Something of the knight about him
In 2005, Sir Fred Goodwin was knighted “for services to banking.” This year, he had his knighthood annulled “for bringing the honours system into disrepute.”
Her Majesty withdrew the title on the recommendation of the Honours Forfeiture Committee, which is responsible for stripping honours from disgraced individuals and consists of the following (impartial) members: Sir Bob Kerslake KCB, Sir Jeremy
Heywood KCB CVO, Dame Helen Ghosh DCB and Sir Peter Housden KCB.
Mr Goodwin’s reprimand makes him part of the small group of people to have had knighthoods revoked; among the others are Ceausescu, Mussolini and Mugabe.
Mugabe’s honour was annulled in 2005 “as a mark of revulsion at the abuse of human rights over which he presided.”
The phrase ‘too little too late’ springs to mind – and even more so with Ceausescu, who ceased to be a Sir the day before he was executed by a firing squad!
The fact that any of these four gentlemen were knighted in the first place is bizarre, unfair and itself brings the honours system into disrepute. It devalues those who carry out genuinely altruistic work which is of value to our society.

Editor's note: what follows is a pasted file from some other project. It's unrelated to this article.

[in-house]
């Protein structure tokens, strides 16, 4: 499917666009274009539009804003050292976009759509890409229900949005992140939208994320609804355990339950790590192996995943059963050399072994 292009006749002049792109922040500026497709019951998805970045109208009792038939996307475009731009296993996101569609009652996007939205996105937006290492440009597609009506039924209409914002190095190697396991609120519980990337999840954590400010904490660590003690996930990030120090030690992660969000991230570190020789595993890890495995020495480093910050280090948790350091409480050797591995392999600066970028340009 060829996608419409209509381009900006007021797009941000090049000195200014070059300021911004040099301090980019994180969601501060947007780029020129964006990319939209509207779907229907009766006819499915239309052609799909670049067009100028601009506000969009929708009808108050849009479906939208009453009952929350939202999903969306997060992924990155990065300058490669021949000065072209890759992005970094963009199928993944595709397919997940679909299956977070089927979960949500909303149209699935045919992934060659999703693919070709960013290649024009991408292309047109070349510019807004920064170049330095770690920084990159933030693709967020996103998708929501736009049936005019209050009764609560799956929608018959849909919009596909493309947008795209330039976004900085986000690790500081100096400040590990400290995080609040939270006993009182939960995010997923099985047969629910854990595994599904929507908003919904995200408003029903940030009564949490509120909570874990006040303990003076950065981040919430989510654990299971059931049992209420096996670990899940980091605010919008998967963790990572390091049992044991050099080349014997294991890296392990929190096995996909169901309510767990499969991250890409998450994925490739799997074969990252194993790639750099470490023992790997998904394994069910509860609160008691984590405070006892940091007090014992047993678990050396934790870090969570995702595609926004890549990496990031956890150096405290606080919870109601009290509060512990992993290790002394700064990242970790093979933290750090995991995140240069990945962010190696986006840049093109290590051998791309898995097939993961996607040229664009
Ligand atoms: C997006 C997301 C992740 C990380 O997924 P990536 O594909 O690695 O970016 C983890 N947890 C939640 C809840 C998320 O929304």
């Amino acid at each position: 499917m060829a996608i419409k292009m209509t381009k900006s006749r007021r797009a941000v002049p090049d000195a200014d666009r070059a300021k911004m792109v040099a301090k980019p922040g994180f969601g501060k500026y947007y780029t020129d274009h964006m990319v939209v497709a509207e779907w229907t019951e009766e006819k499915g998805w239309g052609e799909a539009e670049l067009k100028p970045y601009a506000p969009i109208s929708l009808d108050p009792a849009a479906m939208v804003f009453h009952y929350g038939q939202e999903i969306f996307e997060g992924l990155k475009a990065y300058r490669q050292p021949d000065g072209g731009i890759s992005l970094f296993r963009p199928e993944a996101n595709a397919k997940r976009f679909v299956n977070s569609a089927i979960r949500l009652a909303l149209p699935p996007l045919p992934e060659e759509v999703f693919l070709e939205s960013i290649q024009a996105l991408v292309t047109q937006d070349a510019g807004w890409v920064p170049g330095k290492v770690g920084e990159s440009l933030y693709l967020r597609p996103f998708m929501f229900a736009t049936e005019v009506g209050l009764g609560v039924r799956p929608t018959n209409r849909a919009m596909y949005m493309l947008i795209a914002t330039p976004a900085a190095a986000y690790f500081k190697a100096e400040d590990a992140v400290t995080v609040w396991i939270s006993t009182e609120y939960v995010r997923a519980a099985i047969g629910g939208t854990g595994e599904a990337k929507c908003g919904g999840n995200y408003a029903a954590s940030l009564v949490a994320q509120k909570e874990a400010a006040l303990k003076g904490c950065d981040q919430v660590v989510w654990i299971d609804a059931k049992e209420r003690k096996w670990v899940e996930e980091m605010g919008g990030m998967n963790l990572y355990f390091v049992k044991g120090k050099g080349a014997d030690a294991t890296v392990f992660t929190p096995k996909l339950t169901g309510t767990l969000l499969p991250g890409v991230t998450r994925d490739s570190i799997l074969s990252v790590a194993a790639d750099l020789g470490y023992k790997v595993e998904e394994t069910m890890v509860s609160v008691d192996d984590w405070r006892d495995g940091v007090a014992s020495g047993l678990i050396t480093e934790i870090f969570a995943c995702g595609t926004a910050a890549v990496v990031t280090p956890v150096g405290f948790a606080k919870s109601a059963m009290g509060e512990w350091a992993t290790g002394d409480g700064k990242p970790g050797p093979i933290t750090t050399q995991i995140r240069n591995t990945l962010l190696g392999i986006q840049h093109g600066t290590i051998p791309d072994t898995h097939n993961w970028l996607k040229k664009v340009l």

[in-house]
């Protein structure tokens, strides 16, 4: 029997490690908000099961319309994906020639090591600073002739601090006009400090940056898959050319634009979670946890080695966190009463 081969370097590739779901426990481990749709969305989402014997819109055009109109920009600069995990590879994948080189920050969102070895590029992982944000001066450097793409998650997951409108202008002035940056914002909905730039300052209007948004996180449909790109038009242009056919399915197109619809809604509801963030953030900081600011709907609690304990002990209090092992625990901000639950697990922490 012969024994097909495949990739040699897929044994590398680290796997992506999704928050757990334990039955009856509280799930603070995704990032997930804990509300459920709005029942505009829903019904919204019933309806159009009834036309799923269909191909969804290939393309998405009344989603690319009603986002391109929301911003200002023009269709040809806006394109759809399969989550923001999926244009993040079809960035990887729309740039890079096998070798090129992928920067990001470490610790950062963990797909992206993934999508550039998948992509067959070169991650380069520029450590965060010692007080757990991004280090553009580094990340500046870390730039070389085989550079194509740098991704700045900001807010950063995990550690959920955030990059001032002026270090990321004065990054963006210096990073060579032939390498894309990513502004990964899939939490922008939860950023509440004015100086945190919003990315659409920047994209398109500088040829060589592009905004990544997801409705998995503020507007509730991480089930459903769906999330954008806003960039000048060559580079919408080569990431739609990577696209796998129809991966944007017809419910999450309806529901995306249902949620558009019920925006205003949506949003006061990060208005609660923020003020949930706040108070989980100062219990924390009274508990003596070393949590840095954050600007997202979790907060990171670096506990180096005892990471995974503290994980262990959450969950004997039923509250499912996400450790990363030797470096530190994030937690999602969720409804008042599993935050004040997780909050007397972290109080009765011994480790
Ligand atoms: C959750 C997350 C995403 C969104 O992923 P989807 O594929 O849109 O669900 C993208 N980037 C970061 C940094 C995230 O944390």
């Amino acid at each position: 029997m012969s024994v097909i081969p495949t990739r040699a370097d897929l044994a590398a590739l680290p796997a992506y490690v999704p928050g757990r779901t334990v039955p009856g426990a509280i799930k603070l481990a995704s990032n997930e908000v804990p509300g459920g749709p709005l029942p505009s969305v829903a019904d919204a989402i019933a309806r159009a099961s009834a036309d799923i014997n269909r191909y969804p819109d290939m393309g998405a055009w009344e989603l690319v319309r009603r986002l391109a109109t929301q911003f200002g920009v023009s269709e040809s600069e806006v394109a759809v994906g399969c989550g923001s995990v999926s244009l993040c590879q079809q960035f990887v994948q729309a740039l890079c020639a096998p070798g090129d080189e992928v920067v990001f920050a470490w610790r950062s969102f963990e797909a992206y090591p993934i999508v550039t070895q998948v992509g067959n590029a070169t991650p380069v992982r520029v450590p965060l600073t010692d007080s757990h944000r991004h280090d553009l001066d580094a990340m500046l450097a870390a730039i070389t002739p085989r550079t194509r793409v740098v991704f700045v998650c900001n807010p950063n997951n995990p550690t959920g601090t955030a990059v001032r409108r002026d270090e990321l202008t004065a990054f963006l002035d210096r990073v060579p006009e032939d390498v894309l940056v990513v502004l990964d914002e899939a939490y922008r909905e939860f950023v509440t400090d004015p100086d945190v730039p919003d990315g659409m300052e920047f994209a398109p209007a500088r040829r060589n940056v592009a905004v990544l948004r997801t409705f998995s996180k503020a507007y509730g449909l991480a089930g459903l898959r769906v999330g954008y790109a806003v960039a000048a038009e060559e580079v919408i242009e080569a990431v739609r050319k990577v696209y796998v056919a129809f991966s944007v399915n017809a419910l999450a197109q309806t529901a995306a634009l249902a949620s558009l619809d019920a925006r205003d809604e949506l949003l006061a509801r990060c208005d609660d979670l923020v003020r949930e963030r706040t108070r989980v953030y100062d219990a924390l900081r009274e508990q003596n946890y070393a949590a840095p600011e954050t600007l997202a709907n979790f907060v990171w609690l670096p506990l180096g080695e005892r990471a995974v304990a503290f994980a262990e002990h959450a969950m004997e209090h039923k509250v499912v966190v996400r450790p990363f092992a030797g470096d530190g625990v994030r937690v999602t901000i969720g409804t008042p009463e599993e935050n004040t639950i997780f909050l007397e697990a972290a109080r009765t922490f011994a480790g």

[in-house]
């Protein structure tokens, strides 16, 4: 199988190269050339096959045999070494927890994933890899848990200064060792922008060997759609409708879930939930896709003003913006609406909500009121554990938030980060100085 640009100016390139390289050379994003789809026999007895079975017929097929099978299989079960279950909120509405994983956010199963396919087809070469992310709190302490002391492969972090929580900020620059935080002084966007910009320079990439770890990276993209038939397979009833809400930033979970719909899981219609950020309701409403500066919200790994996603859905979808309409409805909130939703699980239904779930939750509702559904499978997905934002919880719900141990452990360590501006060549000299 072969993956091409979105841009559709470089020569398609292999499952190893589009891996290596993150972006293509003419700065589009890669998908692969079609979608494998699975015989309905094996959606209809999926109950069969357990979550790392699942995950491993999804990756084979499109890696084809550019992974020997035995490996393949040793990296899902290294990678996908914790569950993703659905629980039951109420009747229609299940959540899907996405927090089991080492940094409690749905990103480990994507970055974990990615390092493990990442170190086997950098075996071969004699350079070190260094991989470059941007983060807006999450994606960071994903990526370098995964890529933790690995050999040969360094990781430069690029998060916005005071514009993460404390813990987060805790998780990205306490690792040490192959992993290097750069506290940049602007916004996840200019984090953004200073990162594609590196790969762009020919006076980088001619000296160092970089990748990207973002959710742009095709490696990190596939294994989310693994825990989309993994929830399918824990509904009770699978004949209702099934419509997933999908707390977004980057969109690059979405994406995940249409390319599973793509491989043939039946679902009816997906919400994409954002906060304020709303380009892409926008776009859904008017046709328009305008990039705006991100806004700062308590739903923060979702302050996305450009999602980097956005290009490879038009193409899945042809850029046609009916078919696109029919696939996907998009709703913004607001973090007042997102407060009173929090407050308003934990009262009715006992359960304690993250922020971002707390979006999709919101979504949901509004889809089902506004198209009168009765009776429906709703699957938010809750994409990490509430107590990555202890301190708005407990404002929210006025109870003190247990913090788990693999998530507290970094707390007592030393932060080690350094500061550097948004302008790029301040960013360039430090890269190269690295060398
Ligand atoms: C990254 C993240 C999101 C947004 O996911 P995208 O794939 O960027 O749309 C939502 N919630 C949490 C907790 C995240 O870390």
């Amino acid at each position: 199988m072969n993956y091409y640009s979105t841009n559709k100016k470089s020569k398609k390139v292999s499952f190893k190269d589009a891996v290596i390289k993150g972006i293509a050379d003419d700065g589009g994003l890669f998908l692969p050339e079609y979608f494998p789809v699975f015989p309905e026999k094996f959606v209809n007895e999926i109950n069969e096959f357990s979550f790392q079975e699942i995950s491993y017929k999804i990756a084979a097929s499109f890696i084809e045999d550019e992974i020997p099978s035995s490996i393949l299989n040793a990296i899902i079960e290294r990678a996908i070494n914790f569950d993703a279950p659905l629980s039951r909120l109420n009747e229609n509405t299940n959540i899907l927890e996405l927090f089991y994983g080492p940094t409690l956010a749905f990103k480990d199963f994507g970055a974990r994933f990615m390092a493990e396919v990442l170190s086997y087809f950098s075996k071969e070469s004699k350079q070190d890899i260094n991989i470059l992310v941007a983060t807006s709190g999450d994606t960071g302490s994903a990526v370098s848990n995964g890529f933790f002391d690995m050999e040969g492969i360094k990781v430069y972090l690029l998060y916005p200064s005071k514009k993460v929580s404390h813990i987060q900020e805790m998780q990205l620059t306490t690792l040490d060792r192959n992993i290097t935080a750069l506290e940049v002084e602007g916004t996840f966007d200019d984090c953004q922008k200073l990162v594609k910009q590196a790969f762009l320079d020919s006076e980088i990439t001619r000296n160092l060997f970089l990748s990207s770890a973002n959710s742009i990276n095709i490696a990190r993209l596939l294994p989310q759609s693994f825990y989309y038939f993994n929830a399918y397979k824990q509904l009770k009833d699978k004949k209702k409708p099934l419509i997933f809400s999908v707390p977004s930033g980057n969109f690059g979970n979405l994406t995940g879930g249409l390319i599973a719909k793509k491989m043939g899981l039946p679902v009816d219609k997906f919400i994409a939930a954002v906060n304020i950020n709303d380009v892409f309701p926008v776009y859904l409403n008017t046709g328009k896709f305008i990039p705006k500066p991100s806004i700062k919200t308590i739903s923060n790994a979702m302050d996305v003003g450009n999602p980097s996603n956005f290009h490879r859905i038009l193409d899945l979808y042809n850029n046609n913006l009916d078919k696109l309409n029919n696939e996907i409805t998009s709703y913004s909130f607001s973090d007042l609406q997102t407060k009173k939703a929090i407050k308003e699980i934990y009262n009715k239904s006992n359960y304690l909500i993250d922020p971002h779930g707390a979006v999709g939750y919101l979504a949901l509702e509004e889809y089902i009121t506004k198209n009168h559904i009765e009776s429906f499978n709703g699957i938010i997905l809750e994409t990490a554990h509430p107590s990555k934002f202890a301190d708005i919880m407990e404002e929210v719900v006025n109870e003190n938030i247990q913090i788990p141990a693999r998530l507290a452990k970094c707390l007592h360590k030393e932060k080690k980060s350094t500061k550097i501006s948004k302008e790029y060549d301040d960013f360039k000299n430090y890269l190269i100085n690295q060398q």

For example, in the 2012 honours list, Eva Schloss – Anne Frank’s 82-year-old stepsister and a tireless Holocaust educator – received the CBE. Robert Owens, who has put in hours and hours of voluntary work at a primary school in Anglesey for the last 27 years, earned an even lower-ranking honour.
Even if Fred Goodwin had been a competent banker, would his job really have served the community? He was paid staggering amounts of money to make the Royal Bank of Scotland even more.
The entire aim of his career was to make himself and his shareholders richer.
Was Goodwin’s job so much more worthwhile than spending 41 years as a volunteer providing ‘meals on wheels’ to Alzheimer’s sufferers?
Because that’s what Lynne Hughes did – and still does, at the age of 71 – and this was only considered worthy of an MBE, the lowliest honour that there is.
Since Medieval times, the honours system has aimed to recognise the most worthy and laudable people in the land.
If Mussolini, Mugabe and Fred Goodwin are the best we can do, something’s gone wrong.
Stripping them of their knighthoods is one thing, but it would be even more encouraging to see honours being better distributed in the first place.